CHATTER squareRoger Goodell must go.

Chances are you’ve seen this sentence in recent days. It is an understatement to say Goodell has received his fair share of criticism following the Ray Rice incident.

Leading national sportswriters have called for Goodell’s ouster, not to mention the National Organization for Women (NOW). It’s undeniable that Goodell messed up – big time. Ray Rice knocked his then-fiancée, Janay Palmer, unconscious and dragged her limp body from a hotel elevator.

Numerous players have received 4-game suspensions for drug-related charges in recent months. Rice received 2 games for the violent assault. Goodell messed up. But lost in the “fire Goodell” media mob however has been the culpability of a third party: the teams.

The Baltimore Ravens deserve heaps of blame – mountains of blame – for the role they played in the Ray Rice saga. Yet scarcely anyone seems willing to give it to them. In May, three months after the initial video surfaced, the Ravens hosted a press conference for Rice and Palmer. Rice apologized for “the situation” and Palmer apologized for “the role [she] played.”

The Ravens were promoting a tough stance against domestic violence, indeed. Following Rice’s discipline hearing, news outlets reported that Ravens’ owner Steve Bisciotti and GM Ozzie Newsome had used their personal relationship with the Commissioner to lobby Goodell for leniency on Rice’s suspension. Goodell may have decided on 2 games, but the Ravens actively wanted 2 games. And the court of public opinion almost solely attacks the Commissioner.

This is not meant to be a defense of Roger Goodell. The man decided on a 2-game suspension for gruesome domestic violence. But the Ravens lobbied for that suspension. The Ravens were content with that suspension. As an organization, they could have stepped up and taken a stand against domestic violence. They could have taken further disciplinary action with regard to Ray Rice.

Instead, they used the league as cover for the cowardice of their organization. Ravens GM Ozzie Newsome invoked the NFL when asked if the Ravens would take their own punitive measures: “As a league, we have a conduct policy. Being a member of the league, we will follow that A to Z.” Well done, Ozzie. The personal accountability is really overwhelming.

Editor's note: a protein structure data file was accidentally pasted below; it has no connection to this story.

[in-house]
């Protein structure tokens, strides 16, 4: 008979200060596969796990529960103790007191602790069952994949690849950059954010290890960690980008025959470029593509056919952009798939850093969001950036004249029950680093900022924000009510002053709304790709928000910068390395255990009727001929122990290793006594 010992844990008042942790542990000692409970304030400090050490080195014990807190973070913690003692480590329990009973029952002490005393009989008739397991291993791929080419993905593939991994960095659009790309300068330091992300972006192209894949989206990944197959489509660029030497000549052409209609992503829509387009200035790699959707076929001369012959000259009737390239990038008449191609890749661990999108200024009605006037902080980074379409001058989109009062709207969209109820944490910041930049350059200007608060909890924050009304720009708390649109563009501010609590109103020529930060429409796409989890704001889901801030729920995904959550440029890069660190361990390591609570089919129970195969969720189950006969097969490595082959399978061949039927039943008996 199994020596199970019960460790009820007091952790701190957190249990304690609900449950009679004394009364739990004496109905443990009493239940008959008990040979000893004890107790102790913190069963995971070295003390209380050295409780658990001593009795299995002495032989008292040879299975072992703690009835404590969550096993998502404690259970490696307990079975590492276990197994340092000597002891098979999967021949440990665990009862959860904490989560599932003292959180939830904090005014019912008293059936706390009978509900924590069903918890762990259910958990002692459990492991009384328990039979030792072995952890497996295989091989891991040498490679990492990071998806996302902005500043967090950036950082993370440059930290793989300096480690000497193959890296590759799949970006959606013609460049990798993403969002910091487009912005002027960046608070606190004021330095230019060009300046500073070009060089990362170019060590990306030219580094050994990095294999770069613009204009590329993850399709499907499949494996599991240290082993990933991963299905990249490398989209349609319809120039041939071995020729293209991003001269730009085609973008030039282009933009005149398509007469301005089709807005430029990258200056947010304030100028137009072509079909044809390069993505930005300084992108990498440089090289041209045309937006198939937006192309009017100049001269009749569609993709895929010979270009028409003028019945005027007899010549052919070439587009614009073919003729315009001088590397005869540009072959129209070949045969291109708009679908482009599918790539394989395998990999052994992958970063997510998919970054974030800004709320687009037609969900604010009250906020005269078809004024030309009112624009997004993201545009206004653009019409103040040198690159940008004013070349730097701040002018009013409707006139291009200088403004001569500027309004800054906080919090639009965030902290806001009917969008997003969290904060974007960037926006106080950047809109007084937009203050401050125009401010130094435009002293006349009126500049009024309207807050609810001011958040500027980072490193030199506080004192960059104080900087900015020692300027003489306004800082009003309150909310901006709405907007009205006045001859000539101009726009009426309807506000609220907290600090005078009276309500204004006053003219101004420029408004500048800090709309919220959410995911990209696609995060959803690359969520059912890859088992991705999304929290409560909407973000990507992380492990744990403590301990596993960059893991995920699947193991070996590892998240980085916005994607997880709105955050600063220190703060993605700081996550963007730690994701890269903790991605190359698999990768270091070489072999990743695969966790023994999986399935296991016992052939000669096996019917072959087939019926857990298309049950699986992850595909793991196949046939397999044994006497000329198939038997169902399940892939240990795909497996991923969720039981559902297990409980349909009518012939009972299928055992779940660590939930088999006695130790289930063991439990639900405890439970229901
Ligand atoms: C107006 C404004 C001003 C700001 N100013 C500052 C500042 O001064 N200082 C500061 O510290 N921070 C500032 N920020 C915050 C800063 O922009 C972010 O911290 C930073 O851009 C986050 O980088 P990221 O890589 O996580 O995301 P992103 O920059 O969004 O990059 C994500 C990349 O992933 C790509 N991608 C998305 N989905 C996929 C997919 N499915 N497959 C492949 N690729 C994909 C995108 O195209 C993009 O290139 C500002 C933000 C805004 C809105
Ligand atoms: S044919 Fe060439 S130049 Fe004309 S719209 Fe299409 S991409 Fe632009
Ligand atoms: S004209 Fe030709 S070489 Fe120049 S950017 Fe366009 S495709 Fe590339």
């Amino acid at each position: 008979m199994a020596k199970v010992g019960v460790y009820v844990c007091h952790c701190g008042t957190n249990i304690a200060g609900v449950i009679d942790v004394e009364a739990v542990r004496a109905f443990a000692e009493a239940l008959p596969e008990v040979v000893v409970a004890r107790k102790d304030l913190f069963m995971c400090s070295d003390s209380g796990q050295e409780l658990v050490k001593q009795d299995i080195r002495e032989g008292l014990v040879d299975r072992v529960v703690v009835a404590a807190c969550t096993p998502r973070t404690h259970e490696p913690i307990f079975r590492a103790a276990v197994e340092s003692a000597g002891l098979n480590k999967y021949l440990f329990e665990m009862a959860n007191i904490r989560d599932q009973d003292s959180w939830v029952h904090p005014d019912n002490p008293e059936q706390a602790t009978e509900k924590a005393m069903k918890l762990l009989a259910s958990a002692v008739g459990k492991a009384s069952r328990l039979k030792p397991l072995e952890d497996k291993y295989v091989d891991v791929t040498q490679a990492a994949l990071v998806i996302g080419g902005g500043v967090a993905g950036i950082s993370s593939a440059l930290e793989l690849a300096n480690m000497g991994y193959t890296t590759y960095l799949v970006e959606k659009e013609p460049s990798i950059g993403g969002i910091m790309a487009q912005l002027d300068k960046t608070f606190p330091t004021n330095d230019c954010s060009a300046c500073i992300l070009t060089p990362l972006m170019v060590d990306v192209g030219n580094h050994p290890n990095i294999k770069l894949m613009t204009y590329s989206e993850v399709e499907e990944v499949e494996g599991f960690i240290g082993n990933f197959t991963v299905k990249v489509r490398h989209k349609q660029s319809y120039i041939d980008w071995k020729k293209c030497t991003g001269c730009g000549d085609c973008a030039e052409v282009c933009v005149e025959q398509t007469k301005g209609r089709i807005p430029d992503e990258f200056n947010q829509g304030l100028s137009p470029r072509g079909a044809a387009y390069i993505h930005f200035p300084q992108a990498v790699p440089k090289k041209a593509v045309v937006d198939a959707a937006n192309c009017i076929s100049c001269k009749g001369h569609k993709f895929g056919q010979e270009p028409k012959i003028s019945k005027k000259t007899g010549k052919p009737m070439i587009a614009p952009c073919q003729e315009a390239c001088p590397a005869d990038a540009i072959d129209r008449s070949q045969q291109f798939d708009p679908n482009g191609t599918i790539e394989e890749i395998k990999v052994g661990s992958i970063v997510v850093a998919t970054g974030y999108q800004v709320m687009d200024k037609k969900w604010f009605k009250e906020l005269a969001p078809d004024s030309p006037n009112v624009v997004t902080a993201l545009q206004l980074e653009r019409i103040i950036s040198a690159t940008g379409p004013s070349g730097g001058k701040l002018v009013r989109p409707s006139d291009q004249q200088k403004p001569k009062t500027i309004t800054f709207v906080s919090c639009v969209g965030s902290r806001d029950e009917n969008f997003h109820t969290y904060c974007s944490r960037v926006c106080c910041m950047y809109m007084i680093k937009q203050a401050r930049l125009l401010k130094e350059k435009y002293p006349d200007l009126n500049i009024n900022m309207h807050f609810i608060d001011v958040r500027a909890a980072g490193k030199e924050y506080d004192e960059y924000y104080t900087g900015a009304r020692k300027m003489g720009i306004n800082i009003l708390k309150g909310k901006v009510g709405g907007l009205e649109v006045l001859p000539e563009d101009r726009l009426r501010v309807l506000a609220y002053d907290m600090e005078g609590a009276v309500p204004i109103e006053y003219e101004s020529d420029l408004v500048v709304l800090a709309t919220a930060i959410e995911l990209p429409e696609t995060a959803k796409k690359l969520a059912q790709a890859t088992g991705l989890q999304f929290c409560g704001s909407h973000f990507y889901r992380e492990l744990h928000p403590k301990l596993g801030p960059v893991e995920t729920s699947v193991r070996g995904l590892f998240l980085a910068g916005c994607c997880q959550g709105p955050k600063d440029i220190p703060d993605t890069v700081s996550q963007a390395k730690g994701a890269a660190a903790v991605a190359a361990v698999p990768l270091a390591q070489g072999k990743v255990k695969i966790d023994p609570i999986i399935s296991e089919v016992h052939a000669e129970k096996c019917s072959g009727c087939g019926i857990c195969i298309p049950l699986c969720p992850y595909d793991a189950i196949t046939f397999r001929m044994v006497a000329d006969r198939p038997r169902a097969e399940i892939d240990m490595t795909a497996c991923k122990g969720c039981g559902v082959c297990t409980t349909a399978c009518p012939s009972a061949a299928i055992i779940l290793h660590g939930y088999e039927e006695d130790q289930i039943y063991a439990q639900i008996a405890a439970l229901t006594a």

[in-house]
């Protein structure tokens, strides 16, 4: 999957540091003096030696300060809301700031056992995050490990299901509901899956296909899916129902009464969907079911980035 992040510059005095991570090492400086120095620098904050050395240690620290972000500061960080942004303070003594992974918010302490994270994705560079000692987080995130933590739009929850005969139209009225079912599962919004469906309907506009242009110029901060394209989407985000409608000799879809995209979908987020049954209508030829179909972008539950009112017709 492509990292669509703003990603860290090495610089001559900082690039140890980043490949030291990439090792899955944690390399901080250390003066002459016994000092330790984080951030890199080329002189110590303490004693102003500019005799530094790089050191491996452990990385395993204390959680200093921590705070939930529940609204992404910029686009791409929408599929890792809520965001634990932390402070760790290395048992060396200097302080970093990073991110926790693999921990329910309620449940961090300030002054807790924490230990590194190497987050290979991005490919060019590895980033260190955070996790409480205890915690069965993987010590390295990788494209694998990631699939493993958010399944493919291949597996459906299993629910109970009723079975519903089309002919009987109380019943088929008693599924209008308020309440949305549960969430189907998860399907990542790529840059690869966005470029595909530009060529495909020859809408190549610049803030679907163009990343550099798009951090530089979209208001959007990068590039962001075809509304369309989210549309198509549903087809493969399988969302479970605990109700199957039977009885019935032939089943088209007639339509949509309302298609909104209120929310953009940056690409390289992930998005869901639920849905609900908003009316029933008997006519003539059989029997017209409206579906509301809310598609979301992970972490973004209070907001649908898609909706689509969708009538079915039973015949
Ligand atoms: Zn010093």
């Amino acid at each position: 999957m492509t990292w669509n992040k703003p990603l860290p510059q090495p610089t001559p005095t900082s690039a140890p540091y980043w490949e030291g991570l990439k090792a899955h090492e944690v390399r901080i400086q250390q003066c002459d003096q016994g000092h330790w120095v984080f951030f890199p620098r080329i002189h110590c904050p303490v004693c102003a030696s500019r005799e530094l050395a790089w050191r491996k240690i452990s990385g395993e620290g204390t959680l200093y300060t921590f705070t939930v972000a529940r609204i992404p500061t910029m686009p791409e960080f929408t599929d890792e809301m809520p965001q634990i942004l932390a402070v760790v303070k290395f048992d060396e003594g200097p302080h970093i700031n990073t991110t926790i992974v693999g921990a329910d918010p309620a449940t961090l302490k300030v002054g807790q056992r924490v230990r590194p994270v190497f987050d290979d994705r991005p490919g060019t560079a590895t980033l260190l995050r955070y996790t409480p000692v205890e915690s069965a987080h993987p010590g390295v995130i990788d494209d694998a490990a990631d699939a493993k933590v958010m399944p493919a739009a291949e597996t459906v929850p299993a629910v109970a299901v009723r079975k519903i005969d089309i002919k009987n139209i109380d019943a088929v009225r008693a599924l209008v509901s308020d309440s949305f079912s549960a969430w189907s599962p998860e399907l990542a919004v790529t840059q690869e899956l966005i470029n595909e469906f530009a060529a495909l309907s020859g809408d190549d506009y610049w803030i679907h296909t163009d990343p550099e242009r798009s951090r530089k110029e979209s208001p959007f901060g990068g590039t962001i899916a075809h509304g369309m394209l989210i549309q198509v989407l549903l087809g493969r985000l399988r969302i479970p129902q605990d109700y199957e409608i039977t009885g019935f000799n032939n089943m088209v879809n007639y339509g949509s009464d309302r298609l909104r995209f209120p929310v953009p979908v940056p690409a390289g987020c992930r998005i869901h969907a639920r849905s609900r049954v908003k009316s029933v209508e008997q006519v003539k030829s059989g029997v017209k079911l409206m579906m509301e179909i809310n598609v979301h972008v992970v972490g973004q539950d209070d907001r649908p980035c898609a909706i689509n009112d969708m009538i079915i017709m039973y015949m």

After the second video surfaced this month, which showed Rice hitting Palmer, the criticism of Goodell intensified as his decision looked increasingly misguided. The Ravens on the other hand capitalized on the situation. They – rightfully, although a bit late – cut Rice from the team. The Ravens (somehow) emerged from all of this above the fray. They are praised for their stiff and immediate response. Honestly, why not; as long as you forget about everything they did in the months leading up to Rice’s dismissal.

This institutional failure is not limited to the Ravens. Just this past week, the Minnesota Vikings showed us all that this is very much a league-wide problem. After Adrian Peterson was indicted on child abuse charges, the Vikings played a game without him, and then swiftly called a press conference – to announce their intention to play Peterson in the following game. After 48 hours of intense public pressure, the Vikings reversed course and barred Peterson from all team activities.

Ray Rice knocked his fiancée unconscious. The Ravens lobbied for leniency. Adrian Peterson was indicted for child abuse. The Vikings intended to play him. The teams can set the tone for values and discipline in the NFL.

But by lobbying for leniency, passing the buck entirely to the league office, and making tone-deaf decisions, teams are only aggravating these unfortunate situations. Just as it is for the players and the Commissioner, when they falter in action and judgment, the teams ought to be blamed and criticized.

The Ravens and Vikings have failed miserably in the last few months, but by all means, let’s send our outrage straight to Roger Goodell’s office.

Connor Maytnier is a sophomore in the College. Living on the Sideline appears every other Monday at

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